The Seahawks still aren't sure how to stop all the big plays on defense. Benching strong safety Michael Boulware didn't seem to help during a 35-28 loss to the Chiefs. The problems go beyond any one player.
"As to why any phase of our football team breaks down in a particular games, there are a few reasons, different reasons, and you just have to be honest about it and try and fix them," coach Mike Holmgren said. "That's what we're going to try and do.
"We are capable of being better, though. And quite frankly, until we get some of the guys back (on offense), I'm counting on the defense to kind of carry the ball a little bit."
Seattle's defense performed ably during early victories over Detroit and Arizona. The defense was dominant for three quarters of a victory over the Giants as well. It was easy to write off a poor fourth-quarter showing in that game because Seattle was leading 42-3 after the third.
Things are different now. After allowing only 11 touchdowns in their first 11 quarters, the Seahawks have allowed 18 touchdowns in the subsequent 17 quarters. The defense has fallen to a No. 23 overall ranking after giving up 499 yards and 30 first downs in Kansas City.
"We won a game with our defense the first game of the year, 9-6 (at Detroit)," Holmgren said. "I believe our defense is capable of playing a lot better." Poor tackling against the Chiefs was only part of the problem. The team has also suffered from less-disciplined play. Players are missing more assignments this season and nobody is quite sure why.
The Chiefs exploited all areas of the defense. Damon Huard passed for 300-plus yards. Larry Johnson rushed for 155 yards. Tight end Tony Gonzalez reached triple digits in receiving yards.
"I thought they hurt us underneath more in this game," Holmgren said. "(Gonzalez) had a little too much freedom running around and that surprises me because it was a point of emphasis during the week.
"That is an awareness thing. That's a concentration thing, where he is. ... But what made things work for them is our inability to really stop their running game."
The run defense hasn't been the same since allowing a 95-yard run to Minnesota's Chester Taylor two weeks ago. Seattle gets a break when Oakland's anemic offense visits on Monday night, but the Seahawks clearly must improve on that side of the ball to be a factor late in the season or in the playoffs.
--QB Seneca Wallace proved he has the skills and poise to run Seattle's offense. He'll have to guard against trying to do too much, however, if the Seahawks continue struggling on the ground and on defense. Wallace tossed three TD passes against the Chiefs even though the offense was on the field for only 17 minutes.
--RB Shaun Alexander is probably going to miss another game. Tests on his broken left foot show the fourth metatarsal has not quite healed. That means the Seahawks will almost certainly be without their league MVP when they face Oakland on Monday night.
--RB Maurice Morris has not gained many yards on his own. If the hole isn't there, Morris isn't going to create much. That was a strength for him when the blocking was better; Morris almost never lost yardage because he hit the hole decisively. But now that there isn't much room, Morris isn't making much on his own.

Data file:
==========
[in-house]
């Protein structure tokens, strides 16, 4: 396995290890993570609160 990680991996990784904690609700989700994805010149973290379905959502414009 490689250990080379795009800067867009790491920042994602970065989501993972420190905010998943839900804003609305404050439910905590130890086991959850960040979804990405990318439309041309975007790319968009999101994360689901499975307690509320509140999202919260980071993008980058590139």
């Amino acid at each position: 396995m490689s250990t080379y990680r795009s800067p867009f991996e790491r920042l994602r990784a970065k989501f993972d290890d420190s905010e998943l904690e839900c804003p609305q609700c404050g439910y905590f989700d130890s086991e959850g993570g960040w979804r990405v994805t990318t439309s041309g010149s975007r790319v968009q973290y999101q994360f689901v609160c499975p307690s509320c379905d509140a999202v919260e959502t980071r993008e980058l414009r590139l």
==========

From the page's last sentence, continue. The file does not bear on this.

--TE Itula Mili is not a factor in the passing game. Seattle has better options at receiver and even at tight end now that Jerramy Stevens has returned from injury. Mili is getting older and might not have much left at this stage.
--TE Jerramy Stevens caught a short touchdown pass against the Chiefs but he wasn't a big part of the passing game downfield. That is partly because the team is well-stocked at receiver, and also because Stevens helped in pass protection at times.
--WR Deion Branch is already a team leader. In fact, coach Mike Holmgren said Branch became a leader the minute he walked into the locker room. Branch has special qualities that endear him to teammates, Holmgren said. Branch is also a very good player. His one-handed grab set up a touchdown Sunday, and his heads-up play forced a Chiefs turnover when Seattle needed the ball back in the final minutes.
--WR Darrell Jackson has six touchdowns in seven games, leaving him three touchdowns shy of his career high. Jackson has already played in one more game this season than he did in 2006. Having a healthy knee is making Jackson more of a deep threat. He is averaging 16.3 yards per game, close to the career high (16.7) he set in 2003.
--WR D.J. Hackett has emerged as a legitimate threat in the passing game, easing the sting of losing WR Bobby Engram to a thyroid condition. Hackett has been a clutch player whose size and speed give a different look to defenses.
--LB Julian Peterson has seven sacks in seven games, matching his career high for a season. The defense has not been as good since adding Peterson, but he is not the problem. While everyone associated with the team expected more from the defense, Peterson has been a bright spot.
--SS Michael Boulware got on the field only for special teams against the Chiefs. Coach Mike Holmgren said he did not anticipate additional lineup changes for the Oakland game, meaning Boulware will probably remain in the background. However, putting Jordan Babineaux in the lineup didn't seem to help against the Chiefs.
--CB Marcus Trufant was the man in coverage when Chiefs WR Eddie Kennison got deep for a critical 51-yard score Sunday. The Seahawks anticipated a breakout season from Trufant, but it has nothappened. Trufant has been good most of the time, but he is nothing beyond solid.
The Cardinals will tinker again with their offensive line this week, replacing guard Chris Liwienski with Milford Brown, a former starter who has missed three games with an ankle injury. Liwienski played fairly well in Brown's absence, but Brown was a key free agent acquisition in the off-season, and coaches see him as an integral part of the line in the second half of the season.
It's unclear, however, which side Brown will play. He started on the right side before, but rookie Deuce Lutui played that spot last week against Green Bay. Lutui did fairly well, especially for his first NFL start, so coaches might not want to flip him to the right side.